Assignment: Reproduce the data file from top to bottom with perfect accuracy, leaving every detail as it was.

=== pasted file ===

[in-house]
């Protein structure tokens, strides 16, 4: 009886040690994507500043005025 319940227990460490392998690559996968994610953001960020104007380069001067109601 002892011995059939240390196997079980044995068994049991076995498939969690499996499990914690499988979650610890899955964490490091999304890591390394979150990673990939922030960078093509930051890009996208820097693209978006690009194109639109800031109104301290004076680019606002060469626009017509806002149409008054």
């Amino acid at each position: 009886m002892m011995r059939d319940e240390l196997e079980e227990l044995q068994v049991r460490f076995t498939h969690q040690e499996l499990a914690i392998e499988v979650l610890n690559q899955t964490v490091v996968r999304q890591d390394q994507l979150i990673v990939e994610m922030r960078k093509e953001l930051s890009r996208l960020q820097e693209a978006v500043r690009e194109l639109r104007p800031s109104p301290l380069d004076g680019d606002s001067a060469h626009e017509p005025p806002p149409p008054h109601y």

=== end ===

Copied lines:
[in-house]
């Protein structure tokens, strides 16, 4: 009886040690994507500043005025 319940227990460490392998690559996968994610953001960020104007380069001067109601 002892011995059939240390196997079980044995068994049991076995498939969690499996499990914690499988979650610890899955964490490091999304890591390394979150990673990939922030960078093509930051890009996208820097693209978006690009194109639109800031109104301290004076680019606002060469626009017509806002149409008054």
């Amino acid at each position: 009886m002892m011995r059939d319940e240390l196997e079980e227990l044995q068994v049991r460490f076995t498939h969690q040690e499996l499990a914690i392998e499988v979650l610890n690559q899955t964490v490091v996968r999304q890591d390394q994507l979150i990673v990939e994610m922030r960078k093509e953001l930051s890009r996208l960020q820097e693209a978006v500043r690009e194109l639109r104007p800031s109104p301290l380069d004076g680019d606002s001067a060469h626009e017509p005025p806002p149409p008054h109601y």